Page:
Fluvio Ruiz Alarcón
Professional Board Member
PEMEX Petrochemicals
View from the Top

Organizational Hurdles in PEMEX’s Transformation

Wed, 01/21/2015 - 12:57

PEMEX’s transition into a productive enterprise of the state could be a rocky road due to the NOCs political nature. Fluvio Ruiz Alarcón, Professional Board Member of PEMEX Petrochemicals, stresses that the working culture within the institution will have to change and that will be a difficult task. In the process, PEMEX workers are being subjected to a lot of uncertainty, even though the government has made a great effort to reassure them. For instance, there has been a significant increase in the amount of people that have decided to retire. Ruiz Alarcón voices his concern saying that, “Many officials who have worked for the company for decades have decided to retire, even if this means they will be entitled to only 80% of their pension. This situation is very dangerous because PEMEX can lose a great proportion of its most capable human resources.”

Given the changes PEMEX is going through, Ruiz Alarcón says it is very important for its employees to learn how to work in a competitive environment. The state-owned company is finally confronted with the challenge of competing with other players, which implies a serious degree of adjustment. “I have a strong feeling that most of the Energy Reform makes it perfectly clear that the conditions of free competition are more important than the objective of strengthening PEMEX. For instance, SENER has the ability to instruct PEMEX to avoid certain activities if these could affect free competition in the market,” says Ruiz Alarcón. “I would definitely send the message to PEMEX employees that there is a need to adjust, which will in turn implicate serious transformations for everyone within the institution.

In addition to elements established in the law, PEMEX is also subject to a series of social limitations. “PEMEX cannot decide unilaterally to lay off 30% of its workers so that it can have a payroll closer in size to that of other major international oil companies,” says Ruiz Alarcón. “Decisions cannot be made from a completely business-oriented perspective yet. Take the budget cuts, for example. In a context different from the one we are living in, I would have expected that the decision to cut PEMEX’s budget would have been made unanimously in a board meeting. However, we are not at this point yet.” In his view, PEMEX must also contend with social expectations which play a role in the development of the country. In this sense, PEMEX cannot make decisions that other companies make by only considering the relevance and profitability of a project as it must also account for social and political costs. “This is one of the great contradictions in the Energy Reform. PEMEX’s formal mandate is to create value. However, it is very difficult for PEMEX to do that because of the social costs implied.”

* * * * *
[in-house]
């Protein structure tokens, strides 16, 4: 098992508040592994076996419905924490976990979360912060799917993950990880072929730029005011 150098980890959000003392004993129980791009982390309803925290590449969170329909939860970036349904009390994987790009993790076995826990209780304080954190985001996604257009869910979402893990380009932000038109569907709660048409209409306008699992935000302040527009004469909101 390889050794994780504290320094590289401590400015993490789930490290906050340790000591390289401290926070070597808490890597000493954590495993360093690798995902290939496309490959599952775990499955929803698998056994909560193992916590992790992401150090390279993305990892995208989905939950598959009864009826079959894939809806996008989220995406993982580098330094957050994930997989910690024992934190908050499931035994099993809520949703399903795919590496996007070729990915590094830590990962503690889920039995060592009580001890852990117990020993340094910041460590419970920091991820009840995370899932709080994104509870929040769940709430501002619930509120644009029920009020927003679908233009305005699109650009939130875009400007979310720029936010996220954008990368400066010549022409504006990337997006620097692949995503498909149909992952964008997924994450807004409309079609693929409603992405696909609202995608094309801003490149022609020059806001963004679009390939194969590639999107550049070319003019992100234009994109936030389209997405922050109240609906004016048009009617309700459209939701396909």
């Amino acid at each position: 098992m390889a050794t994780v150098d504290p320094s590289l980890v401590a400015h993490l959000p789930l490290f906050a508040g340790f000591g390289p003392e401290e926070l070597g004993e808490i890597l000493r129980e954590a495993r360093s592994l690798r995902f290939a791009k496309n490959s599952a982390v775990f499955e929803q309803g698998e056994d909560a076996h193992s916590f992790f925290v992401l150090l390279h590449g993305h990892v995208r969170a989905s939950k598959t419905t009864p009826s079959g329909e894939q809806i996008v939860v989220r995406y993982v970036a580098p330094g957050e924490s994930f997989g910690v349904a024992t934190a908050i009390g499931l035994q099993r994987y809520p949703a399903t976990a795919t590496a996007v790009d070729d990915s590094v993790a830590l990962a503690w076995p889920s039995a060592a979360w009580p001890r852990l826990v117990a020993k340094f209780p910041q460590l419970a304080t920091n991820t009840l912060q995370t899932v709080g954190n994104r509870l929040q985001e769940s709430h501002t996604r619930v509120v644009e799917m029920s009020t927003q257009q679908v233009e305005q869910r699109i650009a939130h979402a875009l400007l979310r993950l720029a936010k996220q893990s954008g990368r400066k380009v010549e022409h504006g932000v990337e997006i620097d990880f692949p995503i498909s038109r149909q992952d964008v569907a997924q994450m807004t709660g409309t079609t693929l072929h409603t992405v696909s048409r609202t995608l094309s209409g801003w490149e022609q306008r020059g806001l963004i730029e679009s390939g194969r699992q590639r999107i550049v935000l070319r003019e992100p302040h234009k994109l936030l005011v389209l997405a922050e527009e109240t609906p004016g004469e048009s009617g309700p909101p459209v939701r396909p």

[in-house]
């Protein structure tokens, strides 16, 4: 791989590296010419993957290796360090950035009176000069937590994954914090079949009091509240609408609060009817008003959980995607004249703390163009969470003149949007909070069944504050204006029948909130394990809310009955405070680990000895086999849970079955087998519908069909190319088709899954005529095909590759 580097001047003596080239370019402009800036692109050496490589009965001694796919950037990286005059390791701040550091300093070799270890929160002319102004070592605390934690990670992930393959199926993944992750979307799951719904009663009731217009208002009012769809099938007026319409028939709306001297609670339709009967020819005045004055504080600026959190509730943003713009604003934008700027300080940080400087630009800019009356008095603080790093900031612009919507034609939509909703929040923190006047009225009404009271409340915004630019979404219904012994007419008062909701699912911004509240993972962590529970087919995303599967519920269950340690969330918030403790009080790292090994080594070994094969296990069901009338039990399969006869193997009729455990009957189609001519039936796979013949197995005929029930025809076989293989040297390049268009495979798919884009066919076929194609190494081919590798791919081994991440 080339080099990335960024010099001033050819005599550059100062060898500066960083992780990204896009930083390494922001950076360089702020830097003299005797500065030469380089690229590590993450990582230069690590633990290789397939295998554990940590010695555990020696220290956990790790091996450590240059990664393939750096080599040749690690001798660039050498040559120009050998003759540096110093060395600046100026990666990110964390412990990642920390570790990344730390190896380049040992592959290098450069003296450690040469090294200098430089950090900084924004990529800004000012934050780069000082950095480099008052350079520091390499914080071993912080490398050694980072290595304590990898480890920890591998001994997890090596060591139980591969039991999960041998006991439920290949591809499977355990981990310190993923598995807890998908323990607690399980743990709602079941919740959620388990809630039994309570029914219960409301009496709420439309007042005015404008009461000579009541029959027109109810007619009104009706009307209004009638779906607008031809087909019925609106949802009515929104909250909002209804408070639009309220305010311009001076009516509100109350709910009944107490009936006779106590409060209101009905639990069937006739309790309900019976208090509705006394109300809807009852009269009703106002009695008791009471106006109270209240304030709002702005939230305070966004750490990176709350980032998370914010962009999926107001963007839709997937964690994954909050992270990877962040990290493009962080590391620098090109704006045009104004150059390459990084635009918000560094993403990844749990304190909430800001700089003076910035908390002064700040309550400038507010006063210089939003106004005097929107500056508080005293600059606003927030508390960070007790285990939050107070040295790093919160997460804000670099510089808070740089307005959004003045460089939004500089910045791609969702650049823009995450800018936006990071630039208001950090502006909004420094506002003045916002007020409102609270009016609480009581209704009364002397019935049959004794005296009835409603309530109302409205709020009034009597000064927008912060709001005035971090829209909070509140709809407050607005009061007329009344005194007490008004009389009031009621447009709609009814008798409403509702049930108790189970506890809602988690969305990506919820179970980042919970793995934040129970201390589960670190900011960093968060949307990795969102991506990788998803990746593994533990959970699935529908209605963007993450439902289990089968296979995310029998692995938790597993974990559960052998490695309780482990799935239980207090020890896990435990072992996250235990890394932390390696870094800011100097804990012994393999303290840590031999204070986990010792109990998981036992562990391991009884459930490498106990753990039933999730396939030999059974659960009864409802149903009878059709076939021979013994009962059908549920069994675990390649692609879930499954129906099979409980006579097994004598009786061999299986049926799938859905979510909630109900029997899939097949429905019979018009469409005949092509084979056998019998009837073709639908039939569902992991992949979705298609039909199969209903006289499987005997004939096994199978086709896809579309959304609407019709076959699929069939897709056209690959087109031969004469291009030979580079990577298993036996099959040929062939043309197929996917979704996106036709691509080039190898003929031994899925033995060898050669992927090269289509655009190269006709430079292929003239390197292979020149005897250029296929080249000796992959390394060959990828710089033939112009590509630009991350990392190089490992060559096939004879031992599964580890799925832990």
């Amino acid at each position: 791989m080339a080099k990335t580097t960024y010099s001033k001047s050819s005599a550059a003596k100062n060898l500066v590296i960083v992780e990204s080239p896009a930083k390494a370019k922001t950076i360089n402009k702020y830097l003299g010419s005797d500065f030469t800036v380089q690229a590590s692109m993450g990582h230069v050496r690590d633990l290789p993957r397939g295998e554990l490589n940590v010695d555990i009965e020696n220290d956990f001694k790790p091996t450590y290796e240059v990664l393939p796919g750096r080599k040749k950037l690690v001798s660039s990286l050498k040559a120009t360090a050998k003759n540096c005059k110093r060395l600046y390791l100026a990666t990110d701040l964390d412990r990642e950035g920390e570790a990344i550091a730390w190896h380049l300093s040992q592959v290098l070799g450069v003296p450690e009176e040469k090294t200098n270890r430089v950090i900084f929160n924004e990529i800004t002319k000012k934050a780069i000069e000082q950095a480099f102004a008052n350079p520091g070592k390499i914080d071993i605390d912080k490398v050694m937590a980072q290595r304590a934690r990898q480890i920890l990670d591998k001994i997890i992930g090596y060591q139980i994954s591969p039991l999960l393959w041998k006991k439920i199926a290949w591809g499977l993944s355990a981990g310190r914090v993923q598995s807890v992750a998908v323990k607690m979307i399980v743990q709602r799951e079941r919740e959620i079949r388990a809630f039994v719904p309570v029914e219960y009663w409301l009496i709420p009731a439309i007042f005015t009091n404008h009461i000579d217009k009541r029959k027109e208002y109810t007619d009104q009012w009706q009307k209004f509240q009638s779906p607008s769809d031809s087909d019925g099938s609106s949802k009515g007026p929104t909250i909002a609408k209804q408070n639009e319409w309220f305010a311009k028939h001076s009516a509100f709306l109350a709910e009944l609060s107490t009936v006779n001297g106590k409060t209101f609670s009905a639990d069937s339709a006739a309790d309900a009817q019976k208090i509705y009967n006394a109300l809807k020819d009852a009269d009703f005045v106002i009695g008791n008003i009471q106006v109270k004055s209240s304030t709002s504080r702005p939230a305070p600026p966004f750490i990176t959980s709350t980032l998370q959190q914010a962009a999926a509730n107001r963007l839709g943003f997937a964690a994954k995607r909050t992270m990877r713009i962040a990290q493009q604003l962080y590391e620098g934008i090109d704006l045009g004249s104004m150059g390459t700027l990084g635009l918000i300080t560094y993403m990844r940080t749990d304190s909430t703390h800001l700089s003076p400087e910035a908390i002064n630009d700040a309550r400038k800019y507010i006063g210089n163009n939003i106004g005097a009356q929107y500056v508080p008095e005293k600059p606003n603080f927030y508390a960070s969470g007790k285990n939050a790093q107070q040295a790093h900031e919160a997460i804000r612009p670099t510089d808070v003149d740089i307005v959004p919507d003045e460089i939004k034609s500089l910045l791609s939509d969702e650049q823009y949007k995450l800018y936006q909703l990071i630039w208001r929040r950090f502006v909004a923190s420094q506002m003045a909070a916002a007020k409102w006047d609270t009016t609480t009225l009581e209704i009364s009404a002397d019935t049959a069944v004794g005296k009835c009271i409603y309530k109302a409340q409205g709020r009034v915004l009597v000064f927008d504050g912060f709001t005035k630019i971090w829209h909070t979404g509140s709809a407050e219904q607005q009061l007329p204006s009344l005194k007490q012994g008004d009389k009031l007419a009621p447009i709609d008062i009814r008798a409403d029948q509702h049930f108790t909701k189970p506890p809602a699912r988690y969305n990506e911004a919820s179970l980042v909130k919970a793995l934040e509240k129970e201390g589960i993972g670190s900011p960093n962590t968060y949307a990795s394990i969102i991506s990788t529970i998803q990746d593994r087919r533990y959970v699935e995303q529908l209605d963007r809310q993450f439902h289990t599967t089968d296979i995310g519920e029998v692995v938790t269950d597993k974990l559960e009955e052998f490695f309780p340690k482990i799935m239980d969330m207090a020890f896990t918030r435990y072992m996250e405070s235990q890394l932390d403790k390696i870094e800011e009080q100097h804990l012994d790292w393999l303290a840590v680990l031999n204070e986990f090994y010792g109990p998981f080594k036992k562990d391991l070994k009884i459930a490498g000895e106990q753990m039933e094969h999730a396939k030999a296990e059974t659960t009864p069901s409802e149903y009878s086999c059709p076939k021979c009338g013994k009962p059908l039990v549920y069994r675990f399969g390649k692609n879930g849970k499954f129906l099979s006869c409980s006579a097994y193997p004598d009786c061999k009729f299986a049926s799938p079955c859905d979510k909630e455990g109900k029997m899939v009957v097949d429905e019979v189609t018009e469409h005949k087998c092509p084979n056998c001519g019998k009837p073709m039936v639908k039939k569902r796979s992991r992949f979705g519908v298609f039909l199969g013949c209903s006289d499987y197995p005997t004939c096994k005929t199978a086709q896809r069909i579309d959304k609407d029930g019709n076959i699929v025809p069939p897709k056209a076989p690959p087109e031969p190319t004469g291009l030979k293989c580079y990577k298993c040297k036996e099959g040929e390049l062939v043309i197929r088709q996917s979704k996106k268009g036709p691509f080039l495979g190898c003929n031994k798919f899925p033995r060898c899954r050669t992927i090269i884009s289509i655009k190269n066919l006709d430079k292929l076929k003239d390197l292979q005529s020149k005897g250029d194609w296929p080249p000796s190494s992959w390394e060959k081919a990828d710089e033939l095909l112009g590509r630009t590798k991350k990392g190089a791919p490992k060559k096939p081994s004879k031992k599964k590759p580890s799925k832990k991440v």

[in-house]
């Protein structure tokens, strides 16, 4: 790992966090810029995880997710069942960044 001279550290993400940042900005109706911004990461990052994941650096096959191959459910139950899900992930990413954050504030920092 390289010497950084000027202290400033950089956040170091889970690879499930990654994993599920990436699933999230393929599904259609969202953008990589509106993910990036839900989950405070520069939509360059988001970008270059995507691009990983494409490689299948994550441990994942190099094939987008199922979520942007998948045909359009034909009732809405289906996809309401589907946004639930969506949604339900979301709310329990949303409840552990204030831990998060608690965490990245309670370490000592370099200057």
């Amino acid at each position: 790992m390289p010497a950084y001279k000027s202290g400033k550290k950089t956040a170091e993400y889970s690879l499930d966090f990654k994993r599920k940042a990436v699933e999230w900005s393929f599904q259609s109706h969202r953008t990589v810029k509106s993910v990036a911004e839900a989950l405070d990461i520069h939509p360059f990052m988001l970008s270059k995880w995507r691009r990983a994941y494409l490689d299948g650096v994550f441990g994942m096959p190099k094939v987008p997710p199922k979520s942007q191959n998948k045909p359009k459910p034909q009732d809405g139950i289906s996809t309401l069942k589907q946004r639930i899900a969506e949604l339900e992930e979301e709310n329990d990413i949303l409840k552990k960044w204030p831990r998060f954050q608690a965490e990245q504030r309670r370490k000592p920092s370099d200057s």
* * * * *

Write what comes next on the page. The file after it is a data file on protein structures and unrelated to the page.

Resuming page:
PEMEX’s empowerment and ability to make the right decisions in this difficult time lies in its Board of Directors. The key point for giving PEMEX a solid and stalwart board, according to Ruiz Alarcón, is fiscal dependency. “For as long as Mexico depends on oil revenues, it will not matter who is on the board as that concern will remain in place.” Ruiz Alarcón strongly believes it was a mistake to exclude the union from the board of PEMEX, mainly because workers should have been given the chance to choose their representative and have them included. This would have given the board a completely different perspective on key issues. “As long as PEMEX remains the government’s primary source of income, it will be very difficult to achieve this objective. However, if PEMEX is seen as the responsible entity for assuring the energy supply for the country, then the Boardof Directors’ perspective will change completely. Another considerable threat to PEMEX’s transformation into a real productive enterprise of the state is the lack of oil and gas expertise in its board,” says Ruiz Alarcón. “This can be addressed or mitigated by listening to experts, of which there are many in PEMEX. This company is self-made. It is not surprising that it has serious expertise and capable people. Now it is just a matter of using them wisely.”

Ruiz Alarcón is confident that Emilio Lozoya Austin, Director General of PEMEX, is the right person for the occasion due to his political strength and close ties to the president. “This is a major difference vis-a-vis other CEOs of PEMEX, as Lozoya Austin has full presidential support,” he says. However, Ruiz Alarcón believes that having the president’s support could be a handicap in the short term, given the country’s political context. “The president might not want to make difficult decisions with the elections nearing, even if Lozoya Austin presses him to do so,” asserts Ruiz Alarcón.